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New tanning law has the potential to save lives

July 25, 2016

New tanning law has the potential to save lives Leaders from The University of Kansas Cancer Center joined about a dozen Kansas legislators, patients and others on July 21 to celebrate a new state law forbidding minors from using commercial tanning beds.

Approximately 820 Kansans this year will be diagnosed with melanoma, the most deadly form of skin cancer. The law, which took effect July 1, eventually could lead to 10 to 20 percent fewer cases, cancer center Director Roy Jensen, MD, announced at the news conference, held at the KU Clinical Research Center in Fairway.

Jensen and others at the event hailed the law’s bipartisan, broad-based support. Surgical oncologist Joshua Mammen, MD, PhD, first pitched the bill to legislators in 2012 and has continued to push it ever since. He said Kansas is now one of about 12 states with similar laws.

Others at the conference who were lauded for their support of the new law included Kansas House Representative Daniel Hawkins, who shepherded the bill through his chamber; melanoma survivor Amy Holdman, who testified several times before legislators; and Hilary Gee from the Cancer Action Network, the American Cancer Society’s lobbying arm.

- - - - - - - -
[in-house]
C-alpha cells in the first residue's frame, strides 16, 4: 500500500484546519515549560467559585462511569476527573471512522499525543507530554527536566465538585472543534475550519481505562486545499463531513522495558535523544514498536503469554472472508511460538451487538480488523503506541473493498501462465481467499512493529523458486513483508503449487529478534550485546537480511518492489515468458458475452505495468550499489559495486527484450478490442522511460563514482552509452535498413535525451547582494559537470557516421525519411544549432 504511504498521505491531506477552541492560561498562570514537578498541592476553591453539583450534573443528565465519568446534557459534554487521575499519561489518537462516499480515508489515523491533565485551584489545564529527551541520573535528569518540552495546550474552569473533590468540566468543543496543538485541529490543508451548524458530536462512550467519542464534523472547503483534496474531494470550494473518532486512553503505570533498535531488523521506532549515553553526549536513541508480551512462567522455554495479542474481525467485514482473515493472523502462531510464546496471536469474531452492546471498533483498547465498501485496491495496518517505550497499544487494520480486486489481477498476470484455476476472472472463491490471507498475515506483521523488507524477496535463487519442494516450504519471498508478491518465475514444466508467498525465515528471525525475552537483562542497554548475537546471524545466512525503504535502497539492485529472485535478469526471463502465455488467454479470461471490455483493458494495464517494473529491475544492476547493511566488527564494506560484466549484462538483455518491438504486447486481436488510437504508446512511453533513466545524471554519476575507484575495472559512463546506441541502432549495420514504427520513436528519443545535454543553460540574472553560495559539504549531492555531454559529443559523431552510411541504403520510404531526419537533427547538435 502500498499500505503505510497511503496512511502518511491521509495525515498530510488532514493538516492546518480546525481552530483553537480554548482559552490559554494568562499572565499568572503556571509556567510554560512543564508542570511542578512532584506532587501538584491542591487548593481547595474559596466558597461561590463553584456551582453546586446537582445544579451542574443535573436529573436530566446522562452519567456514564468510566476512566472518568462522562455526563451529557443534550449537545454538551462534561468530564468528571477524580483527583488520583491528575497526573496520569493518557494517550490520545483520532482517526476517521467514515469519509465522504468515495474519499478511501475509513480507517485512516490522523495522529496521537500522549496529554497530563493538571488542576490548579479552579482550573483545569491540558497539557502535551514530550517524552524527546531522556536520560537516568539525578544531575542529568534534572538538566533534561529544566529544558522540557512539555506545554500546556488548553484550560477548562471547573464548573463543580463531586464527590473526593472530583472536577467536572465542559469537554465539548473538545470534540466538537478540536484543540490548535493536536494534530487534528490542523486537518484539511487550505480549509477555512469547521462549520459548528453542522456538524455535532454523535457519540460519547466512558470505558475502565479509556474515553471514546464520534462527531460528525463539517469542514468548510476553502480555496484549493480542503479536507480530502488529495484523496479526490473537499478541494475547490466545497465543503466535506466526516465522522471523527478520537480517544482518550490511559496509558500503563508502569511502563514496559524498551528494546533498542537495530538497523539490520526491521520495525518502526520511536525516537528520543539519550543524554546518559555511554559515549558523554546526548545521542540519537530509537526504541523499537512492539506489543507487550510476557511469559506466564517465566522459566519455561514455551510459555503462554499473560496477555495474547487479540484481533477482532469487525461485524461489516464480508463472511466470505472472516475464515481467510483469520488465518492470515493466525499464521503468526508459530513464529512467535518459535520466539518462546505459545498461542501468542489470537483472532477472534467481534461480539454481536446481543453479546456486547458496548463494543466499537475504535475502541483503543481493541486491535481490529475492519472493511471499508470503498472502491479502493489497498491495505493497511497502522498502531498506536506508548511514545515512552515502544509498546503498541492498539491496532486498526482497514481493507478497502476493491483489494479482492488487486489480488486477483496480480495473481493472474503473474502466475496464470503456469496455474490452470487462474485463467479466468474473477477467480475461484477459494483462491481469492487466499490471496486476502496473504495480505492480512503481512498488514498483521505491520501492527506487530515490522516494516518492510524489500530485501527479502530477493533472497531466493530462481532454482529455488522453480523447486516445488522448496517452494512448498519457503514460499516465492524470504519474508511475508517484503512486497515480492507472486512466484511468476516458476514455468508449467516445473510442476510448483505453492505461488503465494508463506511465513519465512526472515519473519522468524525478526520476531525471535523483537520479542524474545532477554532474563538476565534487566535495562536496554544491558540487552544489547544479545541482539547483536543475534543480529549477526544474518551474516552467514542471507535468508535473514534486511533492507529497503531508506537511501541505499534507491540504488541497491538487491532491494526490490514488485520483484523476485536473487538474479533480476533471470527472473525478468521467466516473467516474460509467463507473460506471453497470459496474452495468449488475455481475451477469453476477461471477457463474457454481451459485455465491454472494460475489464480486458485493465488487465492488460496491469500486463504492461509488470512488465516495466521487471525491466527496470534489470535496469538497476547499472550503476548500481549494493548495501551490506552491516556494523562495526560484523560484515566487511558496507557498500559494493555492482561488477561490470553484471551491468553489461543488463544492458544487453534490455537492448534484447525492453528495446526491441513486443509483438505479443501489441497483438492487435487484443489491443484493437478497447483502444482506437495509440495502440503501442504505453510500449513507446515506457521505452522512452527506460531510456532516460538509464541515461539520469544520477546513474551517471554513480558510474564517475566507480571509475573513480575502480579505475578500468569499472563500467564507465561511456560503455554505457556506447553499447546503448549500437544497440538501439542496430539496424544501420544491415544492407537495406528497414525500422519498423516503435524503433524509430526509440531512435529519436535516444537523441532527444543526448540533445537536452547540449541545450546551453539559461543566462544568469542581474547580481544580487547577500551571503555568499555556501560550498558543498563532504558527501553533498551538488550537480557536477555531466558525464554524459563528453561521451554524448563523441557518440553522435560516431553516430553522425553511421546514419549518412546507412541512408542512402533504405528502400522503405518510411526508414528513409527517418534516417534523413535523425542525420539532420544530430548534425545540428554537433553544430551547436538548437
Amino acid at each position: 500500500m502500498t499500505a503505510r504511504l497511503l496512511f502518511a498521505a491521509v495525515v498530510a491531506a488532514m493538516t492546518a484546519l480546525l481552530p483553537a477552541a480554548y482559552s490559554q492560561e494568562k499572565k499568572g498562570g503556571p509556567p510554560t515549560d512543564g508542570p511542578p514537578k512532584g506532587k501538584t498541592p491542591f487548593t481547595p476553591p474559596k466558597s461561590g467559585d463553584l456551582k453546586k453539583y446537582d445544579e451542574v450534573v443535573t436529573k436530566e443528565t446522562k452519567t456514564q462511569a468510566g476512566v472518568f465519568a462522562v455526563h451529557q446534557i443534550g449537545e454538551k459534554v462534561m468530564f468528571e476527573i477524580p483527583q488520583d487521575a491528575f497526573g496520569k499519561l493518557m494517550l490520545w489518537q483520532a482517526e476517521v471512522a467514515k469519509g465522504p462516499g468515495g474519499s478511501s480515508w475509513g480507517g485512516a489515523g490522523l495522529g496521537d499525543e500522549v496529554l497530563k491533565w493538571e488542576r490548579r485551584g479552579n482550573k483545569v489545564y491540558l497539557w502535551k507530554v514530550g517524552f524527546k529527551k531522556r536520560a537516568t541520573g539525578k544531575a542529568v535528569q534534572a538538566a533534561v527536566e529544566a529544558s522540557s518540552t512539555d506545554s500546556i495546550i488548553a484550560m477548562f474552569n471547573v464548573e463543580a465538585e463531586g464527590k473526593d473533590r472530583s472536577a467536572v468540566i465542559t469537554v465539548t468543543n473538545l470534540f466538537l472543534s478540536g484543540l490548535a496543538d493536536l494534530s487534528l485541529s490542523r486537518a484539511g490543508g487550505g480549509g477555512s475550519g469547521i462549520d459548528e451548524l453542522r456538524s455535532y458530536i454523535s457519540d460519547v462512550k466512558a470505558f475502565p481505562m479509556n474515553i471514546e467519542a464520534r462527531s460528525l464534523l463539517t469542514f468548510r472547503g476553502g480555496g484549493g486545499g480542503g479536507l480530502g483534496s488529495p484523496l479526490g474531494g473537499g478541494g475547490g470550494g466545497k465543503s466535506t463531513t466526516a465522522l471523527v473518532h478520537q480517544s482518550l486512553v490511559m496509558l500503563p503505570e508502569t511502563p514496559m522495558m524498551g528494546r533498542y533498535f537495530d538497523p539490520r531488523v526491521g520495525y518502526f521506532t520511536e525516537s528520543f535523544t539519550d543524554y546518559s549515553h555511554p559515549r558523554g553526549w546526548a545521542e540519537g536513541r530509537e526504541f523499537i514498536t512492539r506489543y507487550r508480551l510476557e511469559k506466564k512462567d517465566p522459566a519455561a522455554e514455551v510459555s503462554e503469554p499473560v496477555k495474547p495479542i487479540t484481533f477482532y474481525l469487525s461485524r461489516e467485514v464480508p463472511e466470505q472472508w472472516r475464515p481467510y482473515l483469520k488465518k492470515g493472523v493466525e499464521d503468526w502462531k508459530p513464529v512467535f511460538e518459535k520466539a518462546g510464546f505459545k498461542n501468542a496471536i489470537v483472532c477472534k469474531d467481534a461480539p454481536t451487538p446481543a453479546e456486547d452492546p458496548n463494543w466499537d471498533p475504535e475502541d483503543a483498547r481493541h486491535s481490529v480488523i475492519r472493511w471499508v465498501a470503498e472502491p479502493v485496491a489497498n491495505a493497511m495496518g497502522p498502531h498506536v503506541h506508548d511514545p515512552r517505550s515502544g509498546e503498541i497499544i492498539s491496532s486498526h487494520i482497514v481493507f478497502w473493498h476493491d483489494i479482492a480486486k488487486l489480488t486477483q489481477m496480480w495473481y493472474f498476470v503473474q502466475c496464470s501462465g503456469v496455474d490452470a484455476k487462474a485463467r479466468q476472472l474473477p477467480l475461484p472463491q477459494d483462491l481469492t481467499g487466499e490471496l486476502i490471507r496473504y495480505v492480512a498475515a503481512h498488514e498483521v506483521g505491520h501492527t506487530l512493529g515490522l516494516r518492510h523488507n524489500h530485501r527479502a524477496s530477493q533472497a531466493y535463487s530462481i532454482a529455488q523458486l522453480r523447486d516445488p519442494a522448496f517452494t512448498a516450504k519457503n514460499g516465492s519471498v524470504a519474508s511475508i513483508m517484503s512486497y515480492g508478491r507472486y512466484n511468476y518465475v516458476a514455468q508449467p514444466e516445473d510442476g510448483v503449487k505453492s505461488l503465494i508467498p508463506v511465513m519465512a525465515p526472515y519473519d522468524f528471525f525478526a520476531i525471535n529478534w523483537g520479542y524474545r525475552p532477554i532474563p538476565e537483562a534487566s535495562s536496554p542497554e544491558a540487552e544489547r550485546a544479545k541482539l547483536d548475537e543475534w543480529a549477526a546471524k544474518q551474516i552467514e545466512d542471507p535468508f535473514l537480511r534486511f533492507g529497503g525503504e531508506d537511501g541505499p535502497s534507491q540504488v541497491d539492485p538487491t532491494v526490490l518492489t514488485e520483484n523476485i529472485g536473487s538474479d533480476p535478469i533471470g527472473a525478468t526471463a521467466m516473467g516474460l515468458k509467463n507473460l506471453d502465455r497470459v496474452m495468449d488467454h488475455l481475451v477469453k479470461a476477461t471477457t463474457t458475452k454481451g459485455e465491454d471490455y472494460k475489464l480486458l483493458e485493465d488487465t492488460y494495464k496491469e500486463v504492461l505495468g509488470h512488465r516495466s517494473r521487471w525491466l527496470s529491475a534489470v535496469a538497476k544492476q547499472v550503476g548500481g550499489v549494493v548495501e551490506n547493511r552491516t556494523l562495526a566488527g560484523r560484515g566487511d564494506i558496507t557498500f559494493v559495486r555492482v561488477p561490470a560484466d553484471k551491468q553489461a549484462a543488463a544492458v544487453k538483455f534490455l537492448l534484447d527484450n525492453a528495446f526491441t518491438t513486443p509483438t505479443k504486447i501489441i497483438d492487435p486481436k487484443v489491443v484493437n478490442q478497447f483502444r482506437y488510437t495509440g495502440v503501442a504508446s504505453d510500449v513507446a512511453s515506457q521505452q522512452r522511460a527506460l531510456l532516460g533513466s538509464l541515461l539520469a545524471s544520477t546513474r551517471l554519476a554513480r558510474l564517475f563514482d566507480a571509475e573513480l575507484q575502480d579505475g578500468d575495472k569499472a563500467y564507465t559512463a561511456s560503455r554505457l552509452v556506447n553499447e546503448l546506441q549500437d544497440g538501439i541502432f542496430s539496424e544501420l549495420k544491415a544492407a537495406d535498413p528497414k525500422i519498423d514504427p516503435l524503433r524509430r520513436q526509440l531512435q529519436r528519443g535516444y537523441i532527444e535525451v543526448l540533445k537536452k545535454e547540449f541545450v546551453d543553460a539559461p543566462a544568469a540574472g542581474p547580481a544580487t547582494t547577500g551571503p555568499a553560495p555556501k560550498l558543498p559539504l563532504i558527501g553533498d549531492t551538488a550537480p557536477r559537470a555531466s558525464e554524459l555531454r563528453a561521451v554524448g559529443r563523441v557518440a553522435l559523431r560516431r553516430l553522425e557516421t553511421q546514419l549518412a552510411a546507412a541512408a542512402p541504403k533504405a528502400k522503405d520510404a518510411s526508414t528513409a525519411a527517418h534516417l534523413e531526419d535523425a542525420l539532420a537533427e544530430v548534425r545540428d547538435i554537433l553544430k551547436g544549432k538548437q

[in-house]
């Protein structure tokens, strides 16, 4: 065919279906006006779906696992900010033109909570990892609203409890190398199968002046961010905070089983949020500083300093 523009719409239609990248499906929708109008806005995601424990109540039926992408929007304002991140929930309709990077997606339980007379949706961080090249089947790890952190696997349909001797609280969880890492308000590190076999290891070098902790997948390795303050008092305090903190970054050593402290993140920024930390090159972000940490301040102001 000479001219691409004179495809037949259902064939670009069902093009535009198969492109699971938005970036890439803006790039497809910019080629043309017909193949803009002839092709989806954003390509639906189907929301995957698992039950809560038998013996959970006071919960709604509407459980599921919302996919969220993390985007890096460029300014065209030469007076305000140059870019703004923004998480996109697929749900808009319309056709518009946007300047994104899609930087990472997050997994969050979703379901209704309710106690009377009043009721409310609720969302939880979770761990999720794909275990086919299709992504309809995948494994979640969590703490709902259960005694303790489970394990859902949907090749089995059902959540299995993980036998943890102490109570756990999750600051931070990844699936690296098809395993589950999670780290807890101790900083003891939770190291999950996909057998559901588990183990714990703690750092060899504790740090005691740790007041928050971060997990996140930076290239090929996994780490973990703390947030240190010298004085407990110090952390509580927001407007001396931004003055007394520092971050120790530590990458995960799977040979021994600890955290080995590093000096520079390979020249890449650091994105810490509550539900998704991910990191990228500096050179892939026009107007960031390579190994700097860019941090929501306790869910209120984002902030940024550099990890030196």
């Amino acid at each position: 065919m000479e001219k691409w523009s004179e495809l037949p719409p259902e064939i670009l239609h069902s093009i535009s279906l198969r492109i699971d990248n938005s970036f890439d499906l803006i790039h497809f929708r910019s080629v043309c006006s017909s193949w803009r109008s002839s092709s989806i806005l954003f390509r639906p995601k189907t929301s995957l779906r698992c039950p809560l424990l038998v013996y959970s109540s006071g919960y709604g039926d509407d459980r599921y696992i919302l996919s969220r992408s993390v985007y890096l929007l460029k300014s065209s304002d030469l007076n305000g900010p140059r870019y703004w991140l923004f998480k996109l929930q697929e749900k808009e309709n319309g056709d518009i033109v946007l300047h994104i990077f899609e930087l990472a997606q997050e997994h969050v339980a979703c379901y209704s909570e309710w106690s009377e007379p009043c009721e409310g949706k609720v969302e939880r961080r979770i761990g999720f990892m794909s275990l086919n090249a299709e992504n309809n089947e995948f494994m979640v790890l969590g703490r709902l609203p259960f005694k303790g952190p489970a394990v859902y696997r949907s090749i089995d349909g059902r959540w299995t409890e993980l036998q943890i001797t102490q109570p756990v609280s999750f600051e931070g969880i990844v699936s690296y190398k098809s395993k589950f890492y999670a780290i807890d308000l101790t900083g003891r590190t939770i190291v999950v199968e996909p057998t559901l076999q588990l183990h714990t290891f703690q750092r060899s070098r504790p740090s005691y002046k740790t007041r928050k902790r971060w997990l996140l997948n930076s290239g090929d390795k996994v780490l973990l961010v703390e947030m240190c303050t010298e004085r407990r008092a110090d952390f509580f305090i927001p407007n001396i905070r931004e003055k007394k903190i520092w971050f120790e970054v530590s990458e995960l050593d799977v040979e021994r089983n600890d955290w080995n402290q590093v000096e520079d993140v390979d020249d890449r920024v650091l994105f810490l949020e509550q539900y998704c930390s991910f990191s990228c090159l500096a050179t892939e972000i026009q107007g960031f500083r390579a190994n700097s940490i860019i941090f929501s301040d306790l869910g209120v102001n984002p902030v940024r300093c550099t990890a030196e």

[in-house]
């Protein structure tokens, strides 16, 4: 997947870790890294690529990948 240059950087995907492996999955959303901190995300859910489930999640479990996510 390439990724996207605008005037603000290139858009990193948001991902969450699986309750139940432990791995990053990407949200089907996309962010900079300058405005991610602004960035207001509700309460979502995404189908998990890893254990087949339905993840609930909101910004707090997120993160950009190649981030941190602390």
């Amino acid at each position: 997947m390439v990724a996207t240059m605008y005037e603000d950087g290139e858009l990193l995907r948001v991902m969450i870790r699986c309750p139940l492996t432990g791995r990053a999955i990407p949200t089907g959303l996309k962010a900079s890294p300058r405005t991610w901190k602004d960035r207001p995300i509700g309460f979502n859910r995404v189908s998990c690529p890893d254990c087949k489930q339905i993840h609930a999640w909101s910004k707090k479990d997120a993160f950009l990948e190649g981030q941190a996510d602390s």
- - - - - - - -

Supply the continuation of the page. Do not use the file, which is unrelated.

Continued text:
“This truly was a bipartisan effort – Democrats and Republicans working together in both the House and Senate,” said House Representative Kathy Wolfe-Moore. “It’s fabulous to finally get across the finish line. As a melanoma survivor, I’m particularly passionate about the subject. This law has the potential to save lives,” she said.

Jensen’s own “blunt testimony” also helped legislators overcome criticisms that the bill interfered with business and that parents should have the right to exempt their children from the rule.

“Indoor tanning causes cancer. There is no scientific dispute," Jensen testified. "There is no intelligent contradiction to that. And it’s a fact.”

This legislation represents a key component of The University of Kansas Cancer Center’s drive towards demonstrating a robust cancer control and prevention program at the cancer center. The passage of this policy strengthens the cancer center’s upcoming application for National Cancer Institute Comprehensive Status, and allows the cancer center to support world-class research and treatment while also creating more jobs and supporting the Kansas economy.

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